If you, like me, didn't like the cover and found it questionable at best and poor taste at worst, let me offer up a new thought. Maybe the cover isn't funny because it's not meant to be funny to us.

I'm just sayin'.

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Incidentally, I'm also sick to death of anything to do with Brett Favre. I don't know why, particularly since I don't pay attention to the NFL or MLB or much of any sport that isn't basketball, why I keep hearing stories about this. But they need to stop.

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Neighbors: putting your trash in the hall to take out "later" is not a good solution. I'm tired, full of cabin fever, and if you keep it up, I might let the air out of your tires.

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Getting set for Season 2 of "Mad Men" and Season 3 of "Lost." For those of you considering either, here's my big thought.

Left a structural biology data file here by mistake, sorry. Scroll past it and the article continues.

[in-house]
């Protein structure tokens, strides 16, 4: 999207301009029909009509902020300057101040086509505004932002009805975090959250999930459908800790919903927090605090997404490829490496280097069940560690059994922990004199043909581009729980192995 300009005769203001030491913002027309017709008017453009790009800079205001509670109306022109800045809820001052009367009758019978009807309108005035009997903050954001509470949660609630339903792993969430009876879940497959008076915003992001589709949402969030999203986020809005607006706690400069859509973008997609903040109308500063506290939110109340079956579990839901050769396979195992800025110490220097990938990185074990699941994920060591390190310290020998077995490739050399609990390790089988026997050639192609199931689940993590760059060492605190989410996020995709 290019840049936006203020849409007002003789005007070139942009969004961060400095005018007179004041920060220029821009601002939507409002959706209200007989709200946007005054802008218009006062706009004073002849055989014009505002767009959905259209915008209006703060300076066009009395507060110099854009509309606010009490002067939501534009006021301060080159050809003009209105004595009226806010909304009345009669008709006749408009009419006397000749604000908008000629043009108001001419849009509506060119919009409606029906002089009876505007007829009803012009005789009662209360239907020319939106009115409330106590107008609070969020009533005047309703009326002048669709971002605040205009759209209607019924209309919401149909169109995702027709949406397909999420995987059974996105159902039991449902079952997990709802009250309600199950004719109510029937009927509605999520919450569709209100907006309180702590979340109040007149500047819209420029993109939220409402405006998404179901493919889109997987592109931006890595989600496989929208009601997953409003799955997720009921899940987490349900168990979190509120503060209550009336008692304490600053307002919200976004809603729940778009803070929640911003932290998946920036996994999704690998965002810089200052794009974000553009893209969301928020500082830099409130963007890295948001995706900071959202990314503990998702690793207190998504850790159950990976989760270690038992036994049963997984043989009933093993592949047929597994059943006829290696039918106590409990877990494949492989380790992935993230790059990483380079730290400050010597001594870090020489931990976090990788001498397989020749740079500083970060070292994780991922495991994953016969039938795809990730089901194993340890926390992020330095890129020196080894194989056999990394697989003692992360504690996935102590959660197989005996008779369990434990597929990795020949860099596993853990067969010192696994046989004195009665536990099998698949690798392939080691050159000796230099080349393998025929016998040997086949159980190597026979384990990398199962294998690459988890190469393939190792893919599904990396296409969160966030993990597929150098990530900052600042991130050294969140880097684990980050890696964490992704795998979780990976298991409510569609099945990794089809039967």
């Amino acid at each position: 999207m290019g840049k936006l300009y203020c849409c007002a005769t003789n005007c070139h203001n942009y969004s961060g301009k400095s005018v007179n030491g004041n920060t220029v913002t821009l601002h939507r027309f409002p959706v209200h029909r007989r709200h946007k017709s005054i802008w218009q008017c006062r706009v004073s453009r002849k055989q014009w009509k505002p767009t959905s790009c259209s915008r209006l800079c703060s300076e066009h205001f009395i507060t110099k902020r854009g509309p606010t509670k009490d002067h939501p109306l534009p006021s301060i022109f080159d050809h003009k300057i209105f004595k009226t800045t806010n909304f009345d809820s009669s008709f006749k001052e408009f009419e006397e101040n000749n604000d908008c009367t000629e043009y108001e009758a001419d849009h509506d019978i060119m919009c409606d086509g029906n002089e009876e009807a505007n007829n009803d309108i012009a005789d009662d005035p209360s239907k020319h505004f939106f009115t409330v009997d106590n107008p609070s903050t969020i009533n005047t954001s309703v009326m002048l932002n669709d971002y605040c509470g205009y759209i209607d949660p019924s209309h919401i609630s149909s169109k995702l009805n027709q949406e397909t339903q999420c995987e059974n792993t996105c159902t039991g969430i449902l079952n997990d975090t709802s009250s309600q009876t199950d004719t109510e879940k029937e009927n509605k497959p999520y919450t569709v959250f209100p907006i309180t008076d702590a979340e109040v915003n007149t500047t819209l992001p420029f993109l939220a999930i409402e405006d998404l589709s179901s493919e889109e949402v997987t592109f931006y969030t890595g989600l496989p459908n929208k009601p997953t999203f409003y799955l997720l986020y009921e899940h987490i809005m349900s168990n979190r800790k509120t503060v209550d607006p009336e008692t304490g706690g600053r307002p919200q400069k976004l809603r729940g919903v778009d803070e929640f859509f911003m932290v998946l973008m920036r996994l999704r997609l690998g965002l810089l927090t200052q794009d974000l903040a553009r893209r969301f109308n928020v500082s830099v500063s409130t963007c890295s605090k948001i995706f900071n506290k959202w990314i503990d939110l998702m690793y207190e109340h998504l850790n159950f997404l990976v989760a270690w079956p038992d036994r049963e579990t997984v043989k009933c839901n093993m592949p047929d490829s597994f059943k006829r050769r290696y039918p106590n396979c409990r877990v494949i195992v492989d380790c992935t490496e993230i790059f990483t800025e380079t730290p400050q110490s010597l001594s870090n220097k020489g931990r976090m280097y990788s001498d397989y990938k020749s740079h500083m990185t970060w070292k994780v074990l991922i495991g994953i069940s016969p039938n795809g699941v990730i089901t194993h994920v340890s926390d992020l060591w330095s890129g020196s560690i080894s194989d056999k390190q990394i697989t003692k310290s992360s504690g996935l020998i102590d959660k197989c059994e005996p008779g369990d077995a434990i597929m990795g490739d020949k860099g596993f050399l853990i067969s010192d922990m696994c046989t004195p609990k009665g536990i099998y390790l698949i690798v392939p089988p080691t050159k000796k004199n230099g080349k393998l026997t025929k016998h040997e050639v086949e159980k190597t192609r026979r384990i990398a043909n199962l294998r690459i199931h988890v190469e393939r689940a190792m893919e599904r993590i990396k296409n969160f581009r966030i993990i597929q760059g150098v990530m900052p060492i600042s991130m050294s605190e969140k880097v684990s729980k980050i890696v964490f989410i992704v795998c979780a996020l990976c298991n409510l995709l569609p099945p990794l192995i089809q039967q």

"Lost" and 'Mad Men" are nice contrasts. "Lost" is so awash in daddy issues (and notice that, particularly in the first season, the only characters who get real relationship oriented bask stories are the males) that Freud would have to invent a new complex for it. In contrast, while "Mad Men"'s lead character is a male, some of the most interesting stories in it have to do with sexual/office politics for women.

"Lost" still frustrates me in some ways. I feel like there were a few moments in Season 2 where the writers completely forgot how they'd written characters just an episode or two back. And there is a constant character as deus ex machina shtick that will wear completely through shortly if it hasn't already. But for all of that, there are a couple of the lesser characters who I enjoy enough to continue.

"Mad Men" was a little slow for me initially, but one of the things I liked about it is that even when I knew something was coming, it always was used in a way that surprised me. I'm a big fan of anything that can take something that's nearing cliche and make me think "well, that was new!"